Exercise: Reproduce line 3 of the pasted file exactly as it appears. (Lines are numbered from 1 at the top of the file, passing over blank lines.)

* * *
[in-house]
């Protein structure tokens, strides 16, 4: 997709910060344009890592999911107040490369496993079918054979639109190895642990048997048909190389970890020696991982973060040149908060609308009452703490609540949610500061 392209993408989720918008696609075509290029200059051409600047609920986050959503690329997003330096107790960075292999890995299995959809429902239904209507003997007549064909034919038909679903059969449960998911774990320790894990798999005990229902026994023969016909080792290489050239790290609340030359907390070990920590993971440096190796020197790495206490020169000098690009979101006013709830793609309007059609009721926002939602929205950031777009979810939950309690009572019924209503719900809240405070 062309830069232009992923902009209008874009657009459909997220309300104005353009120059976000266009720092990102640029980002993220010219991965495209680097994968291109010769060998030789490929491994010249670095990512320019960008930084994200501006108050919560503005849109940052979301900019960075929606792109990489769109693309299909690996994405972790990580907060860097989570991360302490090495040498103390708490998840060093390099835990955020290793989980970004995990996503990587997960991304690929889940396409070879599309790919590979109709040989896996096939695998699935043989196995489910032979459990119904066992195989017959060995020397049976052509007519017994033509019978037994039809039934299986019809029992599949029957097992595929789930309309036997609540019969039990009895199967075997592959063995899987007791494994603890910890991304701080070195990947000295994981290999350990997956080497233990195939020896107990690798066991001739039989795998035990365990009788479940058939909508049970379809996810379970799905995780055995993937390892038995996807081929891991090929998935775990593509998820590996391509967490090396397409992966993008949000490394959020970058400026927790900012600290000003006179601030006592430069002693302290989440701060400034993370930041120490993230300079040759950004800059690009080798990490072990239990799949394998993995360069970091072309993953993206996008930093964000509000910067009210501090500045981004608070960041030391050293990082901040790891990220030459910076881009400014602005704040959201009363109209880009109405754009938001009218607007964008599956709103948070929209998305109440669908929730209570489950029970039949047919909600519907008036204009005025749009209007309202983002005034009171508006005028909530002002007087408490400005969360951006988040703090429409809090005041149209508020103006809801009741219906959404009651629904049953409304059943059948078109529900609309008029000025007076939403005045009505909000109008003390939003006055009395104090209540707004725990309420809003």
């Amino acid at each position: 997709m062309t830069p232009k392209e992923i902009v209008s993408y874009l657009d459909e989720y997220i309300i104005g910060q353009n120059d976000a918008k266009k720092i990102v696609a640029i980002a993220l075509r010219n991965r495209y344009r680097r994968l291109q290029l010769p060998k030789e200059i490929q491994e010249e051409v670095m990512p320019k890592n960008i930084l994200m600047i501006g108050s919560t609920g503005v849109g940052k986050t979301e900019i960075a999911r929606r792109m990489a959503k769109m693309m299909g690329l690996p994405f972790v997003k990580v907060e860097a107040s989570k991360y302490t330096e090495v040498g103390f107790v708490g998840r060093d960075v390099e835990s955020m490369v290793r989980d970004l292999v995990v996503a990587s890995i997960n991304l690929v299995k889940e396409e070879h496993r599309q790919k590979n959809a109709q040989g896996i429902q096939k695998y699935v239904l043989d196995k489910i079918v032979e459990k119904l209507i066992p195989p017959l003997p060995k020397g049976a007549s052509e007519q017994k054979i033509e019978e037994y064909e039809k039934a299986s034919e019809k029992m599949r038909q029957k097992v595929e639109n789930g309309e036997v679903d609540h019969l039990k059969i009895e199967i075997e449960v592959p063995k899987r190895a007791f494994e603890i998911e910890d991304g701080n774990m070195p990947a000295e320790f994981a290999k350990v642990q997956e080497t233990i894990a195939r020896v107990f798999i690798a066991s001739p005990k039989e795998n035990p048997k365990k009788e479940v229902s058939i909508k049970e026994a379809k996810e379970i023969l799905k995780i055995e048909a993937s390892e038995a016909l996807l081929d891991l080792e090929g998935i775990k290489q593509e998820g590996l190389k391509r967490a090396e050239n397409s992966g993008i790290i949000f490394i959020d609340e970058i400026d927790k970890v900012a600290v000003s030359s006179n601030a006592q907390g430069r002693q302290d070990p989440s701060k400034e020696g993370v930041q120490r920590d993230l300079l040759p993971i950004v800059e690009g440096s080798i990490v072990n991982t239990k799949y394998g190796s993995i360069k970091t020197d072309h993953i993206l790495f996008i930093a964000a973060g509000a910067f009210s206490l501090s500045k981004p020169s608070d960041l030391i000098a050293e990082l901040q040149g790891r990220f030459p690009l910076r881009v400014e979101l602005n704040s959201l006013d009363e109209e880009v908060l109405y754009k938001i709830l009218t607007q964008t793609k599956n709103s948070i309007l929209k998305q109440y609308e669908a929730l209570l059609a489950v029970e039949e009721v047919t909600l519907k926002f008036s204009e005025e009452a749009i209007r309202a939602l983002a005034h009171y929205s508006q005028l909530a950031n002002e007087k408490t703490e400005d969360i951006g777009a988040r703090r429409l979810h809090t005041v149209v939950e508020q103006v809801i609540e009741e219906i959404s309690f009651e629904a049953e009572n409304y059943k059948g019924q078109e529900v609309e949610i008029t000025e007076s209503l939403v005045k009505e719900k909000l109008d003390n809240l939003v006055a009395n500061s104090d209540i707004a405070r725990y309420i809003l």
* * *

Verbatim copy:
């Amino acid at each position: 997709m062309t830069p232009k392209e992923i902009v209008s993408y874009l657009d459909e989720y997220i309300i104005g910060q353009n120059d976000a918008k266009k720092i990102v696609a640029i980002a993220l075509r010219n991965r495209y344009r680097r994968l291109q290029l010769p060998k030789e200059i490929q491994e010249e051409v670095m990512p320019k890592n960008i930084l994200m600047i501006g108050s919560t609920g503005v849109g940052k986050t979301e900019i960075a999911r929606r792109m990489a959503k769109m693309m299909g690329l690996p994405f972790v997003k990580v907060e860097a107040s989570k991360y302490t330096e090495v040498g103390f107790v708490g998840r060093d960075v390099e835990s955020m490369v290793r989980d970004l292999v995990v996503a990587s890995i997960n991304l690929v299995k889940e396409e070879h496993r599309q790919k590979n959809a109709q040989g896996i429902q096939k695998y699935v239904l043989d196995k489910i079918v032979e459990k119904l209507i066992p195989p017959l003997p060995k020397g049976a007549s052509e007519q017994k054979i033509e019978e037994y064909e039809k039934a299986s034919e019809k029992m599949r038909q029957k097992v595929e639109n789930g309309e036997v679903d609540h019969l039990k059969i009895e199967i075997e449960v592959p063995k899987r190895a007791f494994e603890i998911e910890d991304g701080n774990m070195p990947a000295e320790f994981a290999k350990v642990q997956e080497t233990i894990a195939r020896v107990f798999i690798a066991s001739p005990k039989e795998n035990p048997k365990k009788e479940v229902s058939i909508k049970e026994a379809k996810e379970i023969l799905k995780i055995e048909a993937s390892e038995a016909l996807l081929d891991l080792e090929g998935i775990k290489q593509e998820g590996l190389k391509r967490a090396e050239n397409s992966g993008i790290i949000f490394i959020d609340e970058i400026d927790k970890v900012a600290v000003s030359s006179n601030a006592q907390g430069r002693q302290d070990p989440s701060k400034e020696g993370v930041q120490r920590d993230l300079l040759p993971i950004v800059e690009g440096s080798i990490v072990n991982t239990k799949y394998g190796s993995i360069k970091t020197d072309h993953i993206l790495f996008i930093a964000a973060g509000a910067f009210s206490l501090s500045k981004p020169s608070d960041l030391i000098a050293e990082l901040q040149g790891r990220f030459p690009l910076r881009v400014e979101l602005n704040s959201l006013d009363e109209e880009v908060l109405y754009k938001i709830l009218t607007q964008t793609k599956n709103s948070i309007l929209k998305q109440y609308e669908a929730l209570l059609a489950v029970e039949e009721v047919t909600l519907k926002f008036s204009e005025e009452a749009i209007r309202a939602l983002a005034h009171y929205s508006q005028l909530a950031n002002e007087k408490t703490e400005d969360i951006g777009a988040r703090r429409l979810h809090t005041v149209v939950e508020q103006v809801i609540e009741e219906i959404s309690f009651e629904a049953e009572n409304y059943k059948g019924q078109e529900v609309e949610i008029t000025e007076s209503l939403v005045k009505e719900k909000l109008d003390n809240l939003v006055a009395n500061s104090d209540i707004a405070r725990y309420i809003l």